- 9th CEMAT – Ankara, Turkey, November 1991: “Instruments for achieving rational use of land” - 10th CEMAT – Oslo, Norway, September 1994: “Strategies for sustainable regional and spatial development in Europe beyond the year 2000” - 11th CEMAT – Limassol, Cyprus, October 1997: “Sustainable regional and spatial planning in Europe and the protection of water resources” - 12th CEMAT – Hanover, Germany, September 2000: “Joint spatial planning and sustainable development strategy for Europe” - 13th CEMAT – Ljubljana, Slovenia, September 2003: “Implementation of strategies and visions for sustainable spatial development of the European continent” - 14th CEMAT – Lisbon, Portugal, 2006: “Networks for Sustainable Spatial Development of the European Continent – Building bridges across Europe” - 15th CEMAT – Moscow, Russian Federation, 2010: “Future challenges: sustainable spatial development of the European Continent in a changing world” - 16th CEMAT – France, 2013

Fundamental documents, which have guided spatial planning policies, have been adopted : -Recommendation (84) 2 of the Committee of Ministers to Member States on the European Regional/Spatial Planning Charter (based on the Charter adopted at the 6th CEMAT, Torremolinos, 2003) -Recommendation (2002) 1 of the Committee of Ministers to Member States on the “Guiding Principles for Sustainable Spatial Development of the European Continent” (based on the “Guiding Principles” adopted at the 12th CEMAT, Hanover, 2000)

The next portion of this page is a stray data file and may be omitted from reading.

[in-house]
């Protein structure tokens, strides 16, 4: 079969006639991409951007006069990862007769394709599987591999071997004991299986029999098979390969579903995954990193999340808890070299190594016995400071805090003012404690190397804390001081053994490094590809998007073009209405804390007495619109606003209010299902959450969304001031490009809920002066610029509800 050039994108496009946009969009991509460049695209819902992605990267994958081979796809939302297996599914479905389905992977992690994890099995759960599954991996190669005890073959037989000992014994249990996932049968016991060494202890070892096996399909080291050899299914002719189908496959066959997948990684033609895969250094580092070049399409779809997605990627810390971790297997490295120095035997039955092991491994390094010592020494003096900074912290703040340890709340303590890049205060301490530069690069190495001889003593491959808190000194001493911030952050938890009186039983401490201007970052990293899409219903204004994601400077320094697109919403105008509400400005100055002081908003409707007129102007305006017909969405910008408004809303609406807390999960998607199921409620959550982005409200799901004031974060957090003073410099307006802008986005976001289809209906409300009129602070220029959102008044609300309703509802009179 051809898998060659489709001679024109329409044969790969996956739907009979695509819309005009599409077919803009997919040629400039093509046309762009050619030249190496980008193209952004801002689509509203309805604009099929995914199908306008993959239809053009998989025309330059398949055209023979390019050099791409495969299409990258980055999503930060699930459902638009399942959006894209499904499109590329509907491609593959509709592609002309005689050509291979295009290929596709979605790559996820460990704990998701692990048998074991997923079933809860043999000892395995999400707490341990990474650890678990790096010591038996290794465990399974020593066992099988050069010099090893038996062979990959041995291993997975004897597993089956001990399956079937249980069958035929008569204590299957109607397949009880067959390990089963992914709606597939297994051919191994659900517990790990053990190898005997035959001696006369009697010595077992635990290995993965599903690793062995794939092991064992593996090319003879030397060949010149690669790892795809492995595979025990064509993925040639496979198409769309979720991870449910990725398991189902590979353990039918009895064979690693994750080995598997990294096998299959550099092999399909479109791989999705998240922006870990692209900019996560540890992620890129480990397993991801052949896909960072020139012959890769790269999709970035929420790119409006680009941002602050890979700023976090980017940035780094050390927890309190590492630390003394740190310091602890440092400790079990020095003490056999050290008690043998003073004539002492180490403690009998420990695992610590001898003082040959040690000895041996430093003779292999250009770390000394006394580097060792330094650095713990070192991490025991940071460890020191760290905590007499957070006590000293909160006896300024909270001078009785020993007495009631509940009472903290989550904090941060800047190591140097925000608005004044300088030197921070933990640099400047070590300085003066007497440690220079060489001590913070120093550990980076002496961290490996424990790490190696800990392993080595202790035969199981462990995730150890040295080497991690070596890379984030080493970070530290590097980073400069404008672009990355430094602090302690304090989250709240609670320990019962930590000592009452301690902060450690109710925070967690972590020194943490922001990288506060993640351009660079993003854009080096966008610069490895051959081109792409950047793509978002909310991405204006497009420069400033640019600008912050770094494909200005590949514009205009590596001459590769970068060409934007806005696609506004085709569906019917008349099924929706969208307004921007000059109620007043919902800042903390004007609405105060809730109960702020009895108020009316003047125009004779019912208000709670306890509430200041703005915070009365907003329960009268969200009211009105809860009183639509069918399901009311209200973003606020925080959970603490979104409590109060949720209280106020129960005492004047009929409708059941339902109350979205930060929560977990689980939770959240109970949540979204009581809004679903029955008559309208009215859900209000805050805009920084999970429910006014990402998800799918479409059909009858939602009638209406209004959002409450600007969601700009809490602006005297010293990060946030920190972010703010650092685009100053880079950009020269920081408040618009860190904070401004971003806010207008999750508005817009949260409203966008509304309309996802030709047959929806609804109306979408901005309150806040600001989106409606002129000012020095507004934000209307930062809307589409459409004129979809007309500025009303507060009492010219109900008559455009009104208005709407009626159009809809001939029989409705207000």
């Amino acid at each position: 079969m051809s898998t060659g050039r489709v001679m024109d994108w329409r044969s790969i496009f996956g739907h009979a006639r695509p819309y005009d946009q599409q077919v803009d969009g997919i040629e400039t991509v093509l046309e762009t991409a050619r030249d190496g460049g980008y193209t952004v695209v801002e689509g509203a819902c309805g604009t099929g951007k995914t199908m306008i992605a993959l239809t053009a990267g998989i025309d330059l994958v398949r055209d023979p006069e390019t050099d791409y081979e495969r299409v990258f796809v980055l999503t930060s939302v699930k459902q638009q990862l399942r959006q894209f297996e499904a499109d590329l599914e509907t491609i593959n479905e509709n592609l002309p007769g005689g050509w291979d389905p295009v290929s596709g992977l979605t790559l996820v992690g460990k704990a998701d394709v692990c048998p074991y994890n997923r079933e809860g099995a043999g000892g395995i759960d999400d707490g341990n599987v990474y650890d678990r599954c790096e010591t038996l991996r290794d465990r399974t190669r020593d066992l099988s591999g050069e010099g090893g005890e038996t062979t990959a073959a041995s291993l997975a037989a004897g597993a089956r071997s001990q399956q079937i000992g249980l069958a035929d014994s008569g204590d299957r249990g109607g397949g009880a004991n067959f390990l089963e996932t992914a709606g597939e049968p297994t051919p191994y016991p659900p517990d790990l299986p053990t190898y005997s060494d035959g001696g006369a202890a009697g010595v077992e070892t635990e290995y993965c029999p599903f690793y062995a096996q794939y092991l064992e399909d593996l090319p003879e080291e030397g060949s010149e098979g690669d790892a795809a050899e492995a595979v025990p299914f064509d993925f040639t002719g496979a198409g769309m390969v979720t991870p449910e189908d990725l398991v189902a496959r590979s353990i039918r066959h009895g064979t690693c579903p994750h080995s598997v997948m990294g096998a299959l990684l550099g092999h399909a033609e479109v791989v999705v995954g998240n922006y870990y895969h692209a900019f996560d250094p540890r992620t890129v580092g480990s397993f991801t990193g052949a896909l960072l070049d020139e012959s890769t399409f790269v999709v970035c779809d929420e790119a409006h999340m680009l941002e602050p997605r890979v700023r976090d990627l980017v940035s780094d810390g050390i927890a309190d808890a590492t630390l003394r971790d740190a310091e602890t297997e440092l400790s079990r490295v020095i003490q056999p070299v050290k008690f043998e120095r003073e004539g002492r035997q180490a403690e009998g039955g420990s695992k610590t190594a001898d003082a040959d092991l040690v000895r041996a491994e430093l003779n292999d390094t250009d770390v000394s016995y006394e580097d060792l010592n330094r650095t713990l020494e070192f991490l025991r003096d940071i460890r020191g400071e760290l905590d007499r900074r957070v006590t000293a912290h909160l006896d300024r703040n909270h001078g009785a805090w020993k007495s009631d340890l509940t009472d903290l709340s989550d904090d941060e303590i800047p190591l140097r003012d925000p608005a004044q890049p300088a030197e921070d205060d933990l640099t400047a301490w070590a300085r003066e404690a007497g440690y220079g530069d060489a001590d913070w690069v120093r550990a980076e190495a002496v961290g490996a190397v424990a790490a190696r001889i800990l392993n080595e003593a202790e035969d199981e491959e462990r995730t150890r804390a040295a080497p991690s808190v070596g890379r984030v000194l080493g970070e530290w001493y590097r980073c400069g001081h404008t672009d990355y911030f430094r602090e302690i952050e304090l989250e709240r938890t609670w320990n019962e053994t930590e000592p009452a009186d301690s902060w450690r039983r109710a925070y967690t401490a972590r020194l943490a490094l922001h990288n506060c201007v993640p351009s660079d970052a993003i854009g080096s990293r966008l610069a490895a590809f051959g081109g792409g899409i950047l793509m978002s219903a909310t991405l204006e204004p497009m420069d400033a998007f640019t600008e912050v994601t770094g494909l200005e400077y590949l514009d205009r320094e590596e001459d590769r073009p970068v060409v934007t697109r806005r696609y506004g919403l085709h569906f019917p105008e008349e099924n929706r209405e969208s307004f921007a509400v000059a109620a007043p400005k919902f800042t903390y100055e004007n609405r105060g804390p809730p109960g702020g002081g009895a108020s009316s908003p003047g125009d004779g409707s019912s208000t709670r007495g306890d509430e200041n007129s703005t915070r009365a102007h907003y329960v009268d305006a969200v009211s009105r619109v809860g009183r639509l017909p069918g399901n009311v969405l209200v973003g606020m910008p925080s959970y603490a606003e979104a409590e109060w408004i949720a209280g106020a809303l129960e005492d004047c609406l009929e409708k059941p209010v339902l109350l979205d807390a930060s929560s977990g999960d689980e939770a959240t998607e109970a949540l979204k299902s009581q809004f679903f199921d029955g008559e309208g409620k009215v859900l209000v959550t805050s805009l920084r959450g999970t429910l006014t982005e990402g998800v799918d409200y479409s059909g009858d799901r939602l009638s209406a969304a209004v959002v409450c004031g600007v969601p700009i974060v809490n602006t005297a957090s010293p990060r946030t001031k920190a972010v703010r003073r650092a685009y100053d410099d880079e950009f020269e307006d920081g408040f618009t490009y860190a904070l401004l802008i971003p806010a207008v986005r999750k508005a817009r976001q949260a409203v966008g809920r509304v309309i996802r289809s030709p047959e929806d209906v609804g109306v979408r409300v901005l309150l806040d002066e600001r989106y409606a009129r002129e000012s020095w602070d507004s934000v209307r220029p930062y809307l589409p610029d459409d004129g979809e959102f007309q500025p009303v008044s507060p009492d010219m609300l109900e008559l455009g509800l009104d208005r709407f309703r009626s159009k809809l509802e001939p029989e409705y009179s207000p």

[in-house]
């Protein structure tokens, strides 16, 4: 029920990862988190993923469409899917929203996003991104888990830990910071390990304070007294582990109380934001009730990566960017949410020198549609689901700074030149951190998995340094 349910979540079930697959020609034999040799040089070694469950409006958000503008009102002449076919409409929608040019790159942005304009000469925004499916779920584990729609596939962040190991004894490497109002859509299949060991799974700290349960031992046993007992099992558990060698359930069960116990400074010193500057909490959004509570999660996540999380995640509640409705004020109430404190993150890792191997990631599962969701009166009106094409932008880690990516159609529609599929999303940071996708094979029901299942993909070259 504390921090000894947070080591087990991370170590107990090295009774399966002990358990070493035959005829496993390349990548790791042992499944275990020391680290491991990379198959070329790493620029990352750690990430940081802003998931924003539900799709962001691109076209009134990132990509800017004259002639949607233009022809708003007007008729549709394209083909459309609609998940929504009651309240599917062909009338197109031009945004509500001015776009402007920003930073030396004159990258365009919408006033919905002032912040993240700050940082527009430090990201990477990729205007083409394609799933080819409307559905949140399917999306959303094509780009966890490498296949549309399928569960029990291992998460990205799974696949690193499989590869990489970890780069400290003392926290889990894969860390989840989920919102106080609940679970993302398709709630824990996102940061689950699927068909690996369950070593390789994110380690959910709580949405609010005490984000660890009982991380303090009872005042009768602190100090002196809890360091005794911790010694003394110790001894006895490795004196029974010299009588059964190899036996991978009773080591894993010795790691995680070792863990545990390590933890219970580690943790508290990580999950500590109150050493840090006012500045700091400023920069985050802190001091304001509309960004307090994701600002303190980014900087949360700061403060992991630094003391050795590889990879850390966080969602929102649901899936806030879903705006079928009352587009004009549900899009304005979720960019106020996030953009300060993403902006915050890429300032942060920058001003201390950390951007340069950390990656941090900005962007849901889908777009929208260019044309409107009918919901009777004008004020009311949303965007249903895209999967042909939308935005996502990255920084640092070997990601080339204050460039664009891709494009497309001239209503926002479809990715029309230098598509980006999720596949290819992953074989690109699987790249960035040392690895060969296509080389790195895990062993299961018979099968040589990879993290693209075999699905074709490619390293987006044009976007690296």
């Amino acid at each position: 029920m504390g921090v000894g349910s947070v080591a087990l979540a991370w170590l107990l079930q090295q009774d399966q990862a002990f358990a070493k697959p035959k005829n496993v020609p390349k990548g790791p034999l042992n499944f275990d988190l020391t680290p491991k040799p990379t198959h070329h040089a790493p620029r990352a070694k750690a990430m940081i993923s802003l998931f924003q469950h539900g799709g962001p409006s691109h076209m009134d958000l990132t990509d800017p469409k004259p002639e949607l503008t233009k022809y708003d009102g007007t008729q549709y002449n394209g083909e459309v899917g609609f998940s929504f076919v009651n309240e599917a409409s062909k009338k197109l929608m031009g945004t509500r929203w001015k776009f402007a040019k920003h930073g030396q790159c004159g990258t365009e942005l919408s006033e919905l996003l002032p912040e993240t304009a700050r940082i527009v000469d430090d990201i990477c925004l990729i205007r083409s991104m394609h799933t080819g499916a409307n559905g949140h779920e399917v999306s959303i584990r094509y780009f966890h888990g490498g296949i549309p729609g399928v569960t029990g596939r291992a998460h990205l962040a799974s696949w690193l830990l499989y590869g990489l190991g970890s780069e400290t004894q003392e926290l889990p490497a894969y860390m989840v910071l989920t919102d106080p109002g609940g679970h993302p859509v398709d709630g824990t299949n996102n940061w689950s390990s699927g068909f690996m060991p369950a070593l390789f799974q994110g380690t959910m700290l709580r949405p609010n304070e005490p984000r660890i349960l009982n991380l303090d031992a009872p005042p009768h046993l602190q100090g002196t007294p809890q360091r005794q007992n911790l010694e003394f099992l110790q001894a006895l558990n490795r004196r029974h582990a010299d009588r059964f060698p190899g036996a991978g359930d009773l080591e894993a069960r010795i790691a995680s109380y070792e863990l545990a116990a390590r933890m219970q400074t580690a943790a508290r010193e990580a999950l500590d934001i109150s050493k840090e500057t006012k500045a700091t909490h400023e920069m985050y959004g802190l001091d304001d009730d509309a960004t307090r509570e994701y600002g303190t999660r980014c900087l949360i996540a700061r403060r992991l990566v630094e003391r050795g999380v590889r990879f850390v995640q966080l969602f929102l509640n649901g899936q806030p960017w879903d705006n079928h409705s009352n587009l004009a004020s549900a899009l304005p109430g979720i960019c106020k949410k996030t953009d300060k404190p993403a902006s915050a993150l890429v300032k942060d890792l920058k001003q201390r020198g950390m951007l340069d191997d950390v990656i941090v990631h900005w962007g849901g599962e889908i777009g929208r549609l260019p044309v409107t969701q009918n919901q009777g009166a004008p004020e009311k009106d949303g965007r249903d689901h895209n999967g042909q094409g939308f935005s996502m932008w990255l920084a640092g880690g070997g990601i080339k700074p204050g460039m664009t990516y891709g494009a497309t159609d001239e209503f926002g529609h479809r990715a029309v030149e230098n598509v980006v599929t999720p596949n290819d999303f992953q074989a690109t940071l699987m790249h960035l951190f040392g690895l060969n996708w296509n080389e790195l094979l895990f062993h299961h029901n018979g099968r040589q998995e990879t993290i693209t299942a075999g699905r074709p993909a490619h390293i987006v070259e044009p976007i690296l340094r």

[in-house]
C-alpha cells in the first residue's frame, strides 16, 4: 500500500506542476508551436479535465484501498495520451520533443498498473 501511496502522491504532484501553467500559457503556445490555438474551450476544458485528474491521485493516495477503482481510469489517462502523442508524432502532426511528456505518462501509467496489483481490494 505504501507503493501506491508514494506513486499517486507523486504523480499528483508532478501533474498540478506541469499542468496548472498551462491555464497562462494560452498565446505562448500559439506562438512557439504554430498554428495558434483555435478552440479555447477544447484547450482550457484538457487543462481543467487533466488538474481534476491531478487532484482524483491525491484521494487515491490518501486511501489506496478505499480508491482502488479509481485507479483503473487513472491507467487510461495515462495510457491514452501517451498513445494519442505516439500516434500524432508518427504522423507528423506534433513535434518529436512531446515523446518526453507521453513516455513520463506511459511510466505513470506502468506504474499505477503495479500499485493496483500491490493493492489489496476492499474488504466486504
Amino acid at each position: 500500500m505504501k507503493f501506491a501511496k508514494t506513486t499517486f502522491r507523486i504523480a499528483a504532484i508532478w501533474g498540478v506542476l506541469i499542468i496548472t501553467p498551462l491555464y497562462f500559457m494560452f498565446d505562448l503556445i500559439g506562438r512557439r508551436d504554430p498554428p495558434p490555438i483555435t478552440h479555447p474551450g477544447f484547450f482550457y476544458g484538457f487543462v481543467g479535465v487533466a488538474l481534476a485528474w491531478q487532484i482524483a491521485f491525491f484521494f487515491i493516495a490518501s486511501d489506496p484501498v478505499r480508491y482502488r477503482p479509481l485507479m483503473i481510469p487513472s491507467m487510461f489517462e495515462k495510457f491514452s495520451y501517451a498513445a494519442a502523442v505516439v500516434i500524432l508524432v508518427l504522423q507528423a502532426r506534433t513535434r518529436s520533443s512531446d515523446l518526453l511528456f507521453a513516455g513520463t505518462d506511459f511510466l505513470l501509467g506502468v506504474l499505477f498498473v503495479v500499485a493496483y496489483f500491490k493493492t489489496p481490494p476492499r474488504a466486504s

1) Recommendation (84)2 of the Committee of Ministers of the Council of Europe to Member States on the European Regional/Spatial Planning Charter The concept of Regional/Spatial planning Regional/spatial planning gives geographical expression to the economic, social, cultural and ecological policies of society. It is at the same time a scientific discipline, an administrative technique and a policy developed as an interdisciplinary and comprehensive approach directed towards a balanced regional development and the physical organisation of space according to an overall strategy. Characteristics of spatial planning Man and his well‑ being as well as his interaction with the environment are the central concern of regional/spatial planning, its aims being to provide each individual with an environment and quality of life conducive to the development of his personality in surroundings planned on a human scale.

Regional/spatial planning should be democratic, comprehensive, functional and long-term orientated : – democratic: it should be conducted in such a way as to ensure the participation of the people concerned and their political representatives; – comprehensive: it should ensure the co‑ ordination of various sectoral policies and integrate them in an overall approach; – functional: it needs to take into account the existence of a regional consciousness based on common values, culture and interests, sometimes crossing administrative and territorial boundaries, while overlooking the institutional arrangements of different countries; – long‑ term: the trends and long-term development of economic, ecological, social, cultural and environmental phenomena should be analysed and taken into account.